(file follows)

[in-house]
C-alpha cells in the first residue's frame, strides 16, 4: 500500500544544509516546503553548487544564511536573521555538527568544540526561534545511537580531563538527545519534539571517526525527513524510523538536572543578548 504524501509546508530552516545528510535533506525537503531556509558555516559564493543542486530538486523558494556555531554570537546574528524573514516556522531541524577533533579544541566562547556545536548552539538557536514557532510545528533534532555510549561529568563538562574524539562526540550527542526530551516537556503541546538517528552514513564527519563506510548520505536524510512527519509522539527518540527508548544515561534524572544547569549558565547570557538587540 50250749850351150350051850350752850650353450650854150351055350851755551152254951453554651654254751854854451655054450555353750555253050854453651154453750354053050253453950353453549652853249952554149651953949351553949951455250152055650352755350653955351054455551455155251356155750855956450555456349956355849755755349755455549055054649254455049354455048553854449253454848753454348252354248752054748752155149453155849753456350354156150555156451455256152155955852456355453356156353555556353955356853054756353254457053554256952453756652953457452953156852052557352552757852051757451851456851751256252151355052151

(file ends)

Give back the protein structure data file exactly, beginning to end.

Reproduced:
[in-house]
C-alpha cells in the first residue's frame, strides 16, 4: 500500500544544509516546503553548487544564511536573521555538527568544540526561534545511537580531563538527545519534539571517526525527513524510523538536572543578548 504524501509546508530552516545528510535533506525537503531556509558555516559564493543542486530538486523558494556555531554570537546574528524573514516556522531541524577533533579544541566562547556545536548552539538557536514557532510545528533534532555510549561529568563538562574524539562526540550527542526530551516537556503541546538517528552514513564527519563506510548520505536524510512527519509522539527518540527508548544515561534524572544547569549558565547570557538587540 50250749850351150350051850350752850650353450650854150351055350851755551152254951453554651654254751854854451655054450555353750555253050854453651154453750354053050253453950353453549652853249952554149651953949351553949951455250152055650352755350653955351054455551455155251356155750855956450555456349956355849755755349755455549055054649254455049354455048553854449253454848753454348252354248752054748752155149453155849753456350354156150555156451455256152155955852456355453356156353555556353955356853054756353254457053554256952453756652953457452953156852052557352552757852051757451851456851751256252151355052151